Domino’s is an American multinational pizza restaurant chain, which is heavily popular all around the world. Domino’s was founded in 1960 in Ypsilanti, Michigan, United States, and quickly expanded its operations around the US and then the world.
It was not all a happy journey for the pizza brand as they have their fair share of ups and downs before reaching where they are today.
Domino’s was at a record low in 2008 with $2.83/share and in 2020 their current stock is at $367/share (130,000% gain). So, what happened?
0/ The Domino’s pizza turnaround is one for the ages:
2008: Hits record low $2.83/share
2020: Current stock at $367/share (130,000% gain)
The 100x+ growth story is filled with a bunch of lessons for startups today.
Let’s dig in.
— Romeen Sheth (@RomeenSheth) February 24, 2021
When 23-year-old Tom Monaghan launched Domino’s in 1960, he was maniacally focused on fast delivery and great service from Day 1. He spent the early days taking every action required to:
– Reduce delivery time
– Reduce cooking time
– Increase distribution
But by 2008, Domino’s scaled to a multi-billion-dollar business but had dim prospects as growth completely stalled and they started to face firm competitive threats from Pizza Hut (and others).
The company has $1B of debt on its balance sheet and the new customers just weren’t coming in the doors.
The problem was with Domino’s ‘Pizza’
When the company started focus groups in 2007-2008, the feedback was alarming as customers said “Domino’s tastes like cardboard”, “Totally devoid of flavor”, “Sauce tastes like ketchup”.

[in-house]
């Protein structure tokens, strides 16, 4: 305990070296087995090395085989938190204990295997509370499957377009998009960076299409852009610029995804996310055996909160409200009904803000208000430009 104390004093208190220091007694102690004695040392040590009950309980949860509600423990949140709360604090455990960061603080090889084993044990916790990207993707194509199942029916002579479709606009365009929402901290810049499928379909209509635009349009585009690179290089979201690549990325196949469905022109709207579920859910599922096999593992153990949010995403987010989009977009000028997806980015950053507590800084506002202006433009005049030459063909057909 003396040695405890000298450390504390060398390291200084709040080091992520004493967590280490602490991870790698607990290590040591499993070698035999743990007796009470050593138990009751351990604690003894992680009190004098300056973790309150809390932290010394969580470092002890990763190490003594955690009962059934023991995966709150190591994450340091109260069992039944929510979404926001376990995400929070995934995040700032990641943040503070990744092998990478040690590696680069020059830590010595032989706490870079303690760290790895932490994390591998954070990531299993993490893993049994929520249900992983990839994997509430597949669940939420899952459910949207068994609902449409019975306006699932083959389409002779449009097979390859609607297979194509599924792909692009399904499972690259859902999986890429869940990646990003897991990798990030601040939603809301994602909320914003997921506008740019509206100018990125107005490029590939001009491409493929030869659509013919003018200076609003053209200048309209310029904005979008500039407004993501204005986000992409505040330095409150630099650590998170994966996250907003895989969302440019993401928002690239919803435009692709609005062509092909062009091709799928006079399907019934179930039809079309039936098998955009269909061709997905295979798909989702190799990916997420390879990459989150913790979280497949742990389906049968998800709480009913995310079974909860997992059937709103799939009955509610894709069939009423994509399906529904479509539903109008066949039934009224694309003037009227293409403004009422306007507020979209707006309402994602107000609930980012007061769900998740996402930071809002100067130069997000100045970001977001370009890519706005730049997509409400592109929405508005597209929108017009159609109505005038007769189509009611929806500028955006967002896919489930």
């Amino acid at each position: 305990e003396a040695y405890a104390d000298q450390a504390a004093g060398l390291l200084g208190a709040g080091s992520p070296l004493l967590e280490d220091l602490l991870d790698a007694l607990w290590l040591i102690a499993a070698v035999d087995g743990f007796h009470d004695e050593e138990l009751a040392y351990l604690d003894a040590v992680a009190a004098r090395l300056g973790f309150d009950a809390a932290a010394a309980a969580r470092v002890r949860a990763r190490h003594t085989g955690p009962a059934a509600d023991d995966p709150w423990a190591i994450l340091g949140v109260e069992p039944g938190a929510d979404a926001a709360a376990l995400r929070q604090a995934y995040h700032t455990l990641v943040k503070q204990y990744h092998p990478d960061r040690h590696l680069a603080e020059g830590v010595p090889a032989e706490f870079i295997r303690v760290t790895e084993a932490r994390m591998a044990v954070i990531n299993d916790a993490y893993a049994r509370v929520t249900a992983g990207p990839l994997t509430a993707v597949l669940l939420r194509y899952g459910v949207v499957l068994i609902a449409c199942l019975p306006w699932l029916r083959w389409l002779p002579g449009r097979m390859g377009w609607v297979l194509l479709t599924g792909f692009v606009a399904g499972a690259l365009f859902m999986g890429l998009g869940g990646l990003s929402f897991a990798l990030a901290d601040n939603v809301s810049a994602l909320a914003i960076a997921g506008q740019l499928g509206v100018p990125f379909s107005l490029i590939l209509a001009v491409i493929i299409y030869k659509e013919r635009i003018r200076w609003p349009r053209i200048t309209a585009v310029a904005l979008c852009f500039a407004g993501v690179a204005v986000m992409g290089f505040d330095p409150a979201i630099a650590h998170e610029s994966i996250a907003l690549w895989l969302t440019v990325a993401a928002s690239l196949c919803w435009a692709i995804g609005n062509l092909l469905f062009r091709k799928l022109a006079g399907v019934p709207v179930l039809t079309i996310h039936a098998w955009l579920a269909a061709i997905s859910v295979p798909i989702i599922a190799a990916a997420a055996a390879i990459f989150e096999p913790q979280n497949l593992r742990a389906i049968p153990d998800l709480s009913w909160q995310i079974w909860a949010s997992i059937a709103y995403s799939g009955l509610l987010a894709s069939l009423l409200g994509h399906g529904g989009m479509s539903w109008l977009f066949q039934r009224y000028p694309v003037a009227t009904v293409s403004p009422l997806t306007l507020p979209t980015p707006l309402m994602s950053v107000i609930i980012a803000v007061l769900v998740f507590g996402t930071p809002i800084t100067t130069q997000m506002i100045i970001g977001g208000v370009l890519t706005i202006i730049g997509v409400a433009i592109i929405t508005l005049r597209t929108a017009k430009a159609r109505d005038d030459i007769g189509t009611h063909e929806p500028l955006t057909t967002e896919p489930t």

J. Patrick Doyle, the CEO of Domino’s leaned in hard to the feedback and launched a legendary ad campaign: “Our Pizza Sucks”.
Doyle then just committed that a $5B+ global pizza company was going to radically reinvent its Pizza. Everyone was in the saddle including the Supply Chain, logistics, marketing, culinary, partnerships, franchises, and IT.
The culinary team began the project to rebuild the recipe from the ground up. They tested 7,500+ combinations: Crust (10) * Sauce (15) * Cheese (50). And this doesn’t include re-testing / calibrating every individual ingredient.
Domino’s reinvention was a huge success. Customers loved the new recipe and each additional new product they rolled out was met with similar satisfaction.
Doyle’s move was transformational enough, but it created 2 other shockwaves that will have many longer-lasting effects:
- Internally – broke the false dilemma (speed OR quality)
- Externally – showed customers they cared. They responded to feedback and built it in public.